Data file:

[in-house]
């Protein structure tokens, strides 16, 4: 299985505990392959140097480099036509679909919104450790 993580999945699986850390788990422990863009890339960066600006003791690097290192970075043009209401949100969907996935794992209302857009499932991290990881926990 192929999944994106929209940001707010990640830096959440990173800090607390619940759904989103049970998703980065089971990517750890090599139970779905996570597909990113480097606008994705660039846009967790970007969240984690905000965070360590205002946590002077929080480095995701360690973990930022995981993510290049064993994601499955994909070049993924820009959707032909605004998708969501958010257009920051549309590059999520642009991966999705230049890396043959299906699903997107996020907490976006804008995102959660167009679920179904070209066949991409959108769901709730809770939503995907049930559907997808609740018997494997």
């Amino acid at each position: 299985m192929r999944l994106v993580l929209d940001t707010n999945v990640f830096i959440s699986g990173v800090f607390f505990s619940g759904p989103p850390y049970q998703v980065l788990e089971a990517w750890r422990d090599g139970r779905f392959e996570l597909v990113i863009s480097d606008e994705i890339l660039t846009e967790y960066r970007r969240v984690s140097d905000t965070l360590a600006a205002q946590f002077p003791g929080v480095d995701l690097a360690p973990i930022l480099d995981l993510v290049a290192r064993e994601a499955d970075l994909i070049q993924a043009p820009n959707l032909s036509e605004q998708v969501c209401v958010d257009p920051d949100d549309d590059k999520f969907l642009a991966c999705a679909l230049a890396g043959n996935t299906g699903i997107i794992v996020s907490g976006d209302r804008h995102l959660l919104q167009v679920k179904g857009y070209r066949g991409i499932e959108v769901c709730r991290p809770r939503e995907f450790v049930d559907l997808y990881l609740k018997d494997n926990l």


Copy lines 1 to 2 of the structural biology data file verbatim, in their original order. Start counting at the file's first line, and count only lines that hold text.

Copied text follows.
[in-house]
């Protein structure tokens, strides 16, 4: 299985505990392959140097480099036509679909919104450790 993580999945699986850390788990422990863009890339960066600006003791690097290192970075043009209401949100969907996935794992209302857009499932991290990881926990 192929999944994106929209940001707010990640830096959440990173800090607390619940759904989103049970998703980065089971990517750890090599139970779905996570597909990113480097606008994705660039846009967790970007969240984690905000965070360590205002946590002077929080480095995701360690973990930022995981993510290049064993994601499955994909070049993924820009959707032909605004998708969501958010257009920051549309590059999520642009991966999705230049890396043959299906699903997107996020907490976006804008995102959660167009679920179904070209066949991409959108769901709730809770939503995907049930559907997808609740018997494997």